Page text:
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Spirit of China’s Tang Dynasty inspires television network
NTDTV thrives despite obstacles
In this age of media mega-mergers, a true David and Goliath story is hard to find – until now. Meet Zhong Lee, the head of two-year young NTDTV. Like the biblical David, Lee is an unassuming man – certainly not someone you’d expect to take on China. And yet, in two years, Lee and the staff of NTDTV have managed to position this station in direct competition with the likes of Chinese government-run stations that broadcast directly from China.
What was the sling shot that NTDTV used to subdue the Goliath? Truth. This independent, non-profit station relies heavily on the dedication and hard work of a largely unpaid group of media professionals who share the same vision. It offers its audience objective, unbiased reporting: in short, the truth.
Volunteer reporter, Julianne Xu, believes that Chinese are “yearning to know the truth.” Xu says she realized that they weren’t getting the truth when she was a middle school student living in Beijing at the time of the 1989 Tiananmen Square student massacre. Xu and her family witnessed what she calls the “war” on Tiananmen Square from the balcony of their apartment in Beijing. A war that China officials claim – and many Chinese citizens believe -- never happened, Xu witnessed with her own eyes. She said she saw three men “fall down in blood.” Until then, Xu says, she only knew war from the movies. According to Xu, the next day, the Chinese media reported that no one was killed on the Square the previous night.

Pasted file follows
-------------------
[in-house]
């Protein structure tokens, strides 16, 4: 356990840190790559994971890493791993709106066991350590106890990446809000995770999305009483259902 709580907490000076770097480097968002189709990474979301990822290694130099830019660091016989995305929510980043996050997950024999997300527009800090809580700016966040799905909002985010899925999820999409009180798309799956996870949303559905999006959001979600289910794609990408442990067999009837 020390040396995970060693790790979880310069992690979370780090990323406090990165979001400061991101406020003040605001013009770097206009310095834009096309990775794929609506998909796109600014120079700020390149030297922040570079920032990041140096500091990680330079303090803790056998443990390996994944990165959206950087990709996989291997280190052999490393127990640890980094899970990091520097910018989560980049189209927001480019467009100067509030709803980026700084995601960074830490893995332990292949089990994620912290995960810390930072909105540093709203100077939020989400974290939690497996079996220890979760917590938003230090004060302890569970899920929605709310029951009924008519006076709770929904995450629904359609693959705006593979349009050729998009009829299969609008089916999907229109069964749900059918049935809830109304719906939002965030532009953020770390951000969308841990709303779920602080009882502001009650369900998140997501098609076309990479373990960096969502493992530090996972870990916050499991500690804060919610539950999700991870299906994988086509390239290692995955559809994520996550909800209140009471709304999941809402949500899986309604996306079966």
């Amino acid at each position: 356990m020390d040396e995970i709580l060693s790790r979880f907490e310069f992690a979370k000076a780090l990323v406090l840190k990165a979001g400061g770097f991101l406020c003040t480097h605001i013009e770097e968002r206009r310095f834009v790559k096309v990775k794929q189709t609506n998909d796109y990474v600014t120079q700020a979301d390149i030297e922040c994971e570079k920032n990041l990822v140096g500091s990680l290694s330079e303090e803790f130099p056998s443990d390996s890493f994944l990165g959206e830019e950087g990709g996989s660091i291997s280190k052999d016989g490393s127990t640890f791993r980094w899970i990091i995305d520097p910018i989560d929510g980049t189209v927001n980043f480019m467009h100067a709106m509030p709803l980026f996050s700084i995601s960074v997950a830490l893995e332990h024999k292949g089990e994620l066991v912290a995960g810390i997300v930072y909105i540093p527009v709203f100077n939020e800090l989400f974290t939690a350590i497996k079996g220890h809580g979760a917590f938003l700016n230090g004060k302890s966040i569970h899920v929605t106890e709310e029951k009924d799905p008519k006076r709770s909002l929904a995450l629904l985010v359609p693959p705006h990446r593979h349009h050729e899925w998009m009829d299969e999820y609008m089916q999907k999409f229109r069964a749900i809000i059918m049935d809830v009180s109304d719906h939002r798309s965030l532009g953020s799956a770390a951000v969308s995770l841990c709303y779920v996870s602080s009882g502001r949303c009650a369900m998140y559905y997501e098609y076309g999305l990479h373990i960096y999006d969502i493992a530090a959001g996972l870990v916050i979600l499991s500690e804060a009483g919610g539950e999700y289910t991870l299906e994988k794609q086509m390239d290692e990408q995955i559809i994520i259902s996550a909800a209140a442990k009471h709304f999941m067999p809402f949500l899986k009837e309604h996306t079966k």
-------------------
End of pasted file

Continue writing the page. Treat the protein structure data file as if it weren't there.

In a more recent incident, Xu, who lives in the U.S., tried to warn her parents of the dangers of SARS. Xu tried to convince them for months about the seriousness of the epidemic that swept through much of Asia and parts of Canada last year. Xu says her father felt that the SARS outbreak in China was “a rumor that America is spreading” and blamed her for “not loving the mother country.” Her father finally believed her, Xu says, when a neighbor was stricken with SARS and taken away. “With all the improvements in China,” says Xu, “this block on information has not improved.” She says that is what prompted her to join the effort to create NTDTV. She and her colleagues believe that Chinese communities deserve to hear the truth and that NTDTV is committed to airing it – the truth about SARS, the truth about Hong Kong’s hotly contested Article 23 legislation, and the truth about the persecution of Falun Gong, to name a few.
A second mission, staffers are quick to point out, is evident in the station’s name: ‘NTDTV,’ which stands for New Tang Dynasty Television. Zhong Lee explains that the Tang dynasty was the most prosperous time in Chinese history. Not only was it prosperous, Lee points out that there was more trade between the East and West than there is today, but the Tang dynasty as a time of exploration, cultural exchange, and religious tolerance.
“The second king during the Tang dynasty was very open minded and allowed different religions,” Lee explains. Christianity was spread in China during that time. According to NTDTV staff, the “New” Tang Dynasty TV is a renaissance of that which made China great.
Detractors of the station paint a different picture, however. Although NTDTV has many supporters, especially among Chinese scholars, the Chinese business community, and dissident groups who don’t have a voice in China, there are those who brand the station and its staff as traitors. They claim that NTDTV is a front for Falun Gong and that its aim is to destroy China. Not so, according to Lee. Staffers acknowledge that many of them practice Falun Gong, but deny that NTDTV is a “Falun Gong” station or that its aim is to destroy China.
When talking to Lee, you don’t get the impression that it is his goal to “slay” China. In fact, most of NTDTV’s staff call China home. Lee says that when he first came to the West, he longed for the Chinese traditions that he grew up with like the New Years celebrations. Lee and the NTDTV staff see the network as a way to share the richness and beauty of Chinese culture with the West and to bridge the gap between the two cultures, which Lee says is a desire beyond profit.